Thirroul’s Mitchell Bate offloads in his team’s tidy despatch of Helensburgh in the Illawarra Coal Cup semi-final. Picture: DAVE TEASEThirroul advanced to the 2012 Illawarra Coal Cup grand final with a clinical 22-6 win over Helensburgh at WIN Stadium yesterday.
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The Butchers will now play premiers for the past three years Wests in the decider at the same venue on Sunday.

“We wanted that shot in next week’s game against Wests. We’ve been hanging out for that. We knew we had to play well against Helensburgh again today,” Thirroul coach Phil Ostwald said.

“It was a really good team effort. We’re happy.”

In what would turn out to be his last game as a player for Helensburgh, Tigers coach Wade Humphreys said Thirroul deserved their win.

Thirroul led 2-0 after seven minutes when prop Shane Grady kicked a penalty goal.

Resolute defence reigned until the 20th minute when the player of the match, Butchers hooker Joel Johnson, scampered over for a try.

Thirroul stretched their lead to 12-0 when interchange forward Adam Goode forced his way over and five-eighth Ty McCarthy added the extras.

Grady added another penalty goal in the 34th minute for the Butchers to head into the sheds 14-0 ahead at the interval.

The Tigers cut the lead to 14-6 in the 57th minute when hooker Humphreys scored from close range and halfback Andrew Dallalana converted from near the posts.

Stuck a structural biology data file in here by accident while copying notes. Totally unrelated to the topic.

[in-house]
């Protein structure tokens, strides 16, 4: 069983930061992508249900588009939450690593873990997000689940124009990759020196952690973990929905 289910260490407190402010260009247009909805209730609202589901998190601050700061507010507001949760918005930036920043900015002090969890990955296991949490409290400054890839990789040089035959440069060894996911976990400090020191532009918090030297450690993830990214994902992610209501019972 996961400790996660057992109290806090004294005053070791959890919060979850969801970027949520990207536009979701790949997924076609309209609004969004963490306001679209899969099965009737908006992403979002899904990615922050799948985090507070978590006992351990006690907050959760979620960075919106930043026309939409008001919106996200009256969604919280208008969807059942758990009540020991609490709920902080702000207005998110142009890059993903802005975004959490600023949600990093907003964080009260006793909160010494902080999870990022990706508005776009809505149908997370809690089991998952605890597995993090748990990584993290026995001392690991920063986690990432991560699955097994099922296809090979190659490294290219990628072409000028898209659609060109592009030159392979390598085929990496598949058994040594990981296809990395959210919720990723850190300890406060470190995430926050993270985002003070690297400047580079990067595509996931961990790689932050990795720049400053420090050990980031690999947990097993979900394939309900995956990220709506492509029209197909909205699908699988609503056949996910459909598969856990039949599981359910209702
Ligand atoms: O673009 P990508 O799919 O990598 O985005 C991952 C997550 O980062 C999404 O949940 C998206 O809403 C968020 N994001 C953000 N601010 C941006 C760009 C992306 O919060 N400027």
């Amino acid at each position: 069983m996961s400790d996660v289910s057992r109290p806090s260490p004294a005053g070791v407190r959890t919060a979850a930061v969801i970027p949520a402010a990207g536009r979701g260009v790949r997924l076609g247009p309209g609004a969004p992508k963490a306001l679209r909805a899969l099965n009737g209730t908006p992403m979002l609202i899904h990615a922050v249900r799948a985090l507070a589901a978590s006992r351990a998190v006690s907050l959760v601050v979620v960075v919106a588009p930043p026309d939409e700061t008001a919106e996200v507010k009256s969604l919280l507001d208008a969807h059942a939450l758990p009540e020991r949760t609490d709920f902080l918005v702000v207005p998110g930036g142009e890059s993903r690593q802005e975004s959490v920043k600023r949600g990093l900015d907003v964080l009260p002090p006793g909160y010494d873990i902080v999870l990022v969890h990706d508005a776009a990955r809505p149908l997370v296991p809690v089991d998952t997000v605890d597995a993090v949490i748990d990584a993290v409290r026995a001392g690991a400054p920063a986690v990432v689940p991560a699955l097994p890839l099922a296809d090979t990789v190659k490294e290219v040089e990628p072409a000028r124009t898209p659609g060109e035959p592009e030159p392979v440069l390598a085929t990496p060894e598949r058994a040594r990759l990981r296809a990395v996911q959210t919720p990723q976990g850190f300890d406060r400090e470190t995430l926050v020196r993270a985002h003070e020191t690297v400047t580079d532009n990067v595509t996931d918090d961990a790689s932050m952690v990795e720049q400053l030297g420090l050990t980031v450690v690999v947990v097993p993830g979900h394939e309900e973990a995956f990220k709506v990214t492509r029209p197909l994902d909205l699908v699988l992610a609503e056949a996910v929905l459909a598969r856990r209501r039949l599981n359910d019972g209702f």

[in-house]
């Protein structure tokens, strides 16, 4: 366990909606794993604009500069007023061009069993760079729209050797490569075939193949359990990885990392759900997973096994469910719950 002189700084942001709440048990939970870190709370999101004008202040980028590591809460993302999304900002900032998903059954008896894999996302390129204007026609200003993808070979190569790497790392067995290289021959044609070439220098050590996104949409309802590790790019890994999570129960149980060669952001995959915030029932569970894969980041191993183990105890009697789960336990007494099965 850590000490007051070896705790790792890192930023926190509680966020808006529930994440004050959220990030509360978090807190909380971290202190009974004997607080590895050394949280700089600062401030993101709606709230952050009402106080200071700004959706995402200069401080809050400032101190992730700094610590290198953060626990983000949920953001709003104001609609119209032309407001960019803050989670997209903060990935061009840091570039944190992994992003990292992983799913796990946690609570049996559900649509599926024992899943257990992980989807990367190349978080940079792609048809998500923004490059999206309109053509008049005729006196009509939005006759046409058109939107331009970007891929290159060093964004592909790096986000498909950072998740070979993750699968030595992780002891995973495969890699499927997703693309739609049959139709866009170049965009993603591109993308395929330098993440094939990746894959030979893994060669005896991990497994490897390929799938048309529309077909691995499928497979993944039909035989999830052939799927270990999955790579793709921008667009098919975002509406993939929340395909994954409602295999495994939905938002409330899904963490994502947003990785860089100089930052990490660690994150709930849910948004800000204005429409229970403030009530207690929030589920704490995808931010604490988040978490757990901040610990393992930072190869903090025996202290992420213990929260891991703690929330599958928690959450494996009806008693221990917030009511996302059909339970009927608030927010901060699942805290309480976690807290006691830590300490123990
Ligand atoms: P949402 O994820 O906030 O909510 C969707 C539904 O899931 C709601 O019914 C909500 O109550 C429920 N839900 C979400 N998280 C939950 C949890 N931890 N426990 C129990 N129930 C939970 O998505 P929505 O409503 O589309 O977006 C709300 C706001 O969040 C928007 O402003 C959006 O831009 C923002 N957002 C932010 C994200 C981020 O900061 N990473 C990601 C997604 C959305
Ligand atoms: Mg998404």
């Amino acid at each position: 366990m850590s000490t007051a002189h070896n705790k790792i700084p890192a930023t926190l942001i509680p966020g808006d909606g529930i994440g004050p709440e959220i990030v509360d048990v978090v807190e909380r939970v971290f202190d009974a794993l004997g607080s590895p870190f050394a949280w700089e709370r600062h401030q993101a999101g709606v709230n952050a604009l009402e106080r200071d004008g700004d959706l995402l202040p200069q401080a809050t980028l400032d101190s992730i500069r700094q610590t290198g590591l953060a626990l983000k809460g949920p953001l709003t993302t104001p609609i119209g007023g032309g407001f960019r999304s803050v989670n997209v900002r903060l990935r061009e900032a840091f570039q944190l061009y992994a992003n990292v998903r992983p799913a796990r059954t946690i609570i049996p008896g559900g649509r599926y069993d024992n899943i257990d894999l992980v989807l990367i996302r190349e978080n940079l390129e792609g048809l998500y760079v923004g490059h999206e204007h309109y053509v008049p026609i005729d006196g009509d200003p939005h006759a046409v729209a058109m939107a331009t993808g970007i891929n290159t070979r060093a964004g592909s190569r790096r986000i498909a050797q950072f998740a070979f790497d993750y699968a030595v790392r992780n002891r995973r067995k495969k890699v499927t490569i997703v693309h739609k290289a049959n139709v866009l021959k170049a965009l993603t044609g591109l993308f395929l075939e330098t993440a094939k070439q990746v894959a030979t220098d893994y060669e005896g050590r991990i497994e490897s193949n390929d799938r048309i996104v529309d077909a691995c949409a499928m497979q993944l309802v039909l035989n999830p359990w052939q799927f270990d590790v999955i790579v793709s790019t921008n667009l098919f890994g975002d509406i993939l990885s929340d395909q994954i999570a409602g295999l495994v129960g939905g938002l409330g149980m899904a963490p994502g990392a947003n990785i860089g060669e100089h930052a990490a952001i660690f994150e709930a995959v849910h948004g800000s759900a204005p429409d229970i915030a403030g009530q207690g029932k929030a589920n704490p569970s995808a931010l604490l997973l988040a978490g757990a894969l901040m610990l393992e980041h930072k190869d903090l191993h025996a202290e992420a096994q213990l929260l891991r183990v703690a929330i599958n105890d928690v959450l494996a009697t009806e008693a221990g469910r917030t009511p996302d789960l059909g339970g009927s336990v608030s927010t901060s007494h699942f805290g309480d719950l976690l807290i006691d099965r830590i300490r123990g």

That was nullified when Butchers interchange backrower Jacob Ling crossed in a handy position but Grady’s conversion attempt hit the upright.

The Tigers conceded a penalty to allow the Butchers to be back on attack, Johnson capped an outstanding performance in the 77th minute with his second try of the match and this time it was McCarthy’s conversion attempt that hit the post.

But that didn’t matter. Unlike in the qualifying semi-final there was no late comeback from the Burgh. The Butchers were grand final-bound.

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High five for Wolves: Every senior team into the semi-finals

Mudgee Wolves are celebrating a historic moment in the club’s history with all five senior teams qualifying for the Bathurst District Football semi-finals.
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It’s possibly the first time in the club’s history they have had five senior teams contest the semi-finals.

Four of the senior teams – men’s first and third grades, and women’s first and fourth grades – had secured their finals spot the week before but the men’s second grade had to defeat Macquarie United on Sunday to advance.